A further object of the invention is to provide an apparatus and method by which relatively short hydraulic cylinders may be used to drive piling segments of lengths longer than the cylinder stroke length.

Another object of the invention is to provide apparatus and method for providing continuous local support of a ground covering slab from a driven piling while simultaneously providing ground-based support for wide areas of the slab distant from the piling.

A further object of the invention is to provide a lightweight, easily transported slab lifting apparatus.

An additional object of the invention is to provide an apparatus and method of lifting, supporting and stabilizing a ground overlying slab without forming a large hole in the slab and without excavating space beneath the slab for the slab support.

A further object of the invention is to provide a slab lifting apparatus which has parts of various sizes which are easily and quickly interchangeable to meet various operating conditions.

Another object of the invention is to provide a slab lifting apparatus which can be fabricated of readily available parts.

These and other objects and advantages of the invention will be readily understood by reading the following description in conjunction with the accompanying figures of the drawings wherein like reference numerals have been applied to designate like elements throughout the several views.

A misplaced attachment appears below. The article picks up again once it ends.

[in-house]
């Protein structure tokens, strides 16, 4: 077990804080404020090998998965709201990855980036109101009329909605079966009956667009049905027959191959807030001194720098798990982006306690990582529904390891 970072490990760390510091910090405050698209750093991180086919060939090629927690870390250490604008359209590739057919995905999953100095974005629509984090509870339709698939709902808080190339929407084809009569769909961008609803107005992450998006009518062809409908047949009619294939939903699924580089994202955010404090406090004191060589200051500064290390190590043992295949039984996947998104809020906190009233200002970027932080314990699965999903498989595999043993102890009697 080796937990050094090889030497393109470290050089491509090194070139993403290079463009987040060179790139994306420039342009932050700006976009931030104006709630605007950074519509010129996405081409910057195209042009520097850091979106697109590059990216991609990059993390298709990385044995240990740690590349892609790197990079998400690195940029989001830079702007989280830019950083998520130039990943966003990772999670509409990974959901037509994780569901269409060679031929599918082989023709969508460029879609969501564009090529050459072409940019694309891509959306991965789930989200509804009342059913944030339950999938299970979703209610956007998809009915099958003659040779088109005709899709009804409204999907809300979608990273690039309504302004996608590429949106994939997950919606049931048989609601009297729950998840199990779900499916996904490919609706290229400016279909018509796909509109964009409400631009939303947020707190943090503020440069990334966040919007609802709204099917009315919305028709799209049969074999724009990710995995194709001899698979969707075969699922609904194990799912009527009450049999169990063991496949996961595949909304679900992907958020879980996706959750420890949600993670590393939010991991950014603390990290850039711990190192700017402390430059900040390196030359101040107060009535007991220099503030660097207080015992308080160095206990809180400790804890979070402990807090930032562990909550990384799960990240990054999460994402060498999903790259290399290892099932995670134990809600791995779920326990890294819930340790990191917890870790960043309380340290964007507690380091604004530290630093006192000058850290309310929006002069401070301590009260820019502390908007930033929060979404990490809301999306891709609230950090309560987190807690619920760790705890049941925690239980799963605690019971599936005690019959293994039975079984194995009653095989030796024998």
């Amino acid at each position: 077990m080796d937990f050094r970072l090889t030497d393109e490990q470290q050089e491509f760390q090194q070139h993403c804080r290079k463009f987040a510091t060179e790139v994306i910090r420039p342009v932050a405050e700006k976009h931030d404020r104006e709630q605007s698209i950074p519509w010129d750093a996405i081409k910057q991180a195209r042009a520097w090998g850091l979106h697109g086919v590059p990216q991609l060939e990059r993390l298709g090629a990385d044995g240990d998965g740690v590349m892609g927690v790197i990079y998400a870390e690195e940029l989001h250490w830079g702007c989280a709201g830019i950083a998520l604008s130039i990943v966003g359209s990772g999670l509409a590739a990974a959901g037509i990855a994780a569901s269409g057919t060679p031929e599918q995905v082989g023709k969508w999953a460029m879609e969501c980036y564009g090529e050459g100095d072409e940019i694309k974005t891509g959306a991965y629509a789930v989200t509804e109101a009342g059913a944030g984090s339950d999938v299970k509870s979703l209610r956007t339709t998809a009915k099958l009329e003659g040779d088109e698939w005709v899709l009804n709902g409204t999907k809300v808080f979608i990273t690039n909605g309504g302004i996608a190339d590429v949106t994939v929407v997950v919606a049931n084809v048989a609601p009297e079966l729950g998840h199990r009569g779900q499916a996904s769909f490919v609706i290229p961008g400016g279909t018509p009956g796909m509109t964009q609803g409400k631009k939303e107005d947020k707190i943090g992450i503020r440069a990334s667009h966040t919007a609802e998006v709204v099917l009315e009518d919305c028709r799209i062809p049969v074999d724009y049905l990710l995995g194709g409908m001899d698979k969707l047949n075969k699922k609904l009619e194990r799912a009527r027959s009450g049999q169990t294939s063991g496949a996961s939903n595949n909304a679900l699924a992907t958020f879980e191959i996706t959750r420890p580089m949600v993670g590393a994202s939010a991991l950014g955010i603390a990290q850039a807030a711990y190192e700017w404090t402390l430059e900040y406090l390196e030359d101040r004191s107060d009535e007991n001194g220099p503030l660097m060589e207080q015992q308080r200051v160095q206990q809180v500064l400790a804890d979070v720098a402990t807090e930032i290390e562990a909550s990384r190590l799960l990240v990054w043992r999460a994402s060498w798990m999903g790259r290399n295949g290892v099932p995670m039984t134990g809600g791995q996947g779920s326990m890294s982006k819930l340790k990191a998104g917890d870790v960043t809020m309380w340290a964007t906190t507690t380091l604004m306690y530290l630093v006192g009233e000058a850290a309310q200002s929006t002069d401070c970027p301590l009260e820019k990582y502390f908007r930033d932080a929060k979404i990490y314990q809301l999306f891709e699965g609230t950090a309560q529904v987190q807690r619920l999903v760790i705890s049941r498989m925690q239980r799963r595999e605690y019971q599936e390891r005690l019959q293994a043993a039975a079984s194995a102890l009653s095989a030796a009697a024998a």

BRIEF DESCRIPTION OF THE DRAWINGS

FIG 1 is a partially cutaway perspective view of the slab lifting apparatus of the invention as installed on a floor slab within a building and having piling mounted therein for a driving stroke;

FIG. 2 is a front elevation view of the slab lifting apparatus of FIG. 1;

FIG. 3 is a front elevation view of the slab lifting apparatus, similar to FIG. 2 but with the slab in a lifted position;

FIG. 4 is a partial front elevation view of the slab lifting apparatus as shown in FIG. 3 following the pumping of low strength grout into the slab cavity;

FIG. 5 is a front vertical section view of the slab and adjacent ground, after removal of the slab lifting apparatus and capping of the last pile segment;

FIG. 6 is a vertical section view of the supported and stabilized slab and adjacent ground;

FIG. 7 is a top view of the base of the slab lifting apparatus of the invention;